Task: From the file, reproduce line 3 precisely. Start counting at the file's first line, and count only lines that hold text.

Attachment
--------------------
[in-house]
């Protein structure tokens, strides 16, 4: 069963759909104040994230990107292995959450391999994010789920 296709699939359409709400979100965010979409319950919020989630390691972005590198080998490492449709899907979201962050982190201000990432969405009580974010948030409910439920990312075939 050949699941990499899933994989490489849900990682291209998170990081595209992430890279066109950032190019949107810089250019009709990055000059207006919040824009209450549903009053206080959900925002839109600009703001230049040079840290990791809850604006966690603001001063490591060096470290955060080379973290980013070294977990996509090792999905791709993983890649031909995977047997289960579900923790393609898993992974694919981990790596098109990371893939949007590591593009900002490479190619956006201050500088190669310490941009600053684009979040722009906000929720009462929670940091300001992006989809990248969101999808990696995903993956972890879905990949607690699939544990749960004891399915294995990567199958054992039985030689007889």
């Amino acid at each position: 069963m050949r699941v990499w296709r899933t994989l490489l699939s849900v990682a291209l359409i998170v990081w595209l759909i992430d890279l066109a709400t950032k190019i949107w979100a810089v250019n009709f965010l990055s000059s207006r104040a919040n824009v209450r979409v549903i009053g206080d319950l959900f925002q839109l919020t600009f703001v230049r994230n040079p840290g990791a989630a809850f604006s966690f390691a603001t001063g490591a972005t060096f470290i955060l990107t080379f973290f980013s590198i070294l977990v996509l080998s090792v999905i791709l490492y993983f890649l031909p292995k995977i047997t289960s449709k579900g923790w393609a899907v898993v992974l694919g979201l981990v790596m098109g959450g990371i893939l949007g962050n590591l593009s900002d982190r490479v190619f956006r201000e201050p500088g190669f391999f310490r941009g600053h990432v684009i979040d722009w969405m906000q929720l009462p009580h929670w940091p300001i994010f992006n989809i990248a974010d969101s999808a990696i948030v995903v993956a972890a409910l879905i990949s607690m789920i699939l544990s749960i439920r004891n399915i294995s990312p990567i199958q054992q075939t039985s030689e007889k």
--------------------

């Amino acid at each position: 069963m050949r699941v990499w296709r899933t994989l490489l699939s849900v990682a291209l359409i998170v990081w595209l759909i992430d890279l066109a709400t950032k190019i949107w979100a810089v250019n009709f965010l990055s000059s207006r104040a919040n824009v209450r979409v549903i009053g206080d319950l959900f925002q839109l919020t600009f703001v230049r994230n040079p840290g990791a989630a809850f604006s966690f390691a603001t001063g490591a972005t060096f470290i955060l990107t080379f973290f980013s590198i070294l977990v996509l080998s090792v999905i791709l490492y993983f890649l031909p292995k995977i047997t289960s449709k579900g923790w393609a899907v898993v992974l694919g979201l981990v790596m098109g959450g990371i893939l949007g962050n590591l593009s900002d982190r490479v190619f956006r201000e201050p500088g190669f391999f310490r941009g600053h990432v684009i979040d722009w969405m906000q929720l009462p009580h929670w940091p300001i994010f992006n989809i990248a974010d969101s999808a990696i948030v995903v993956a972890a409910l879905i990949s607690m789920i699939l544990s749960i439920r004891n399915i294995s990312p990567i199958q054992q075939t039985s030689e007889k």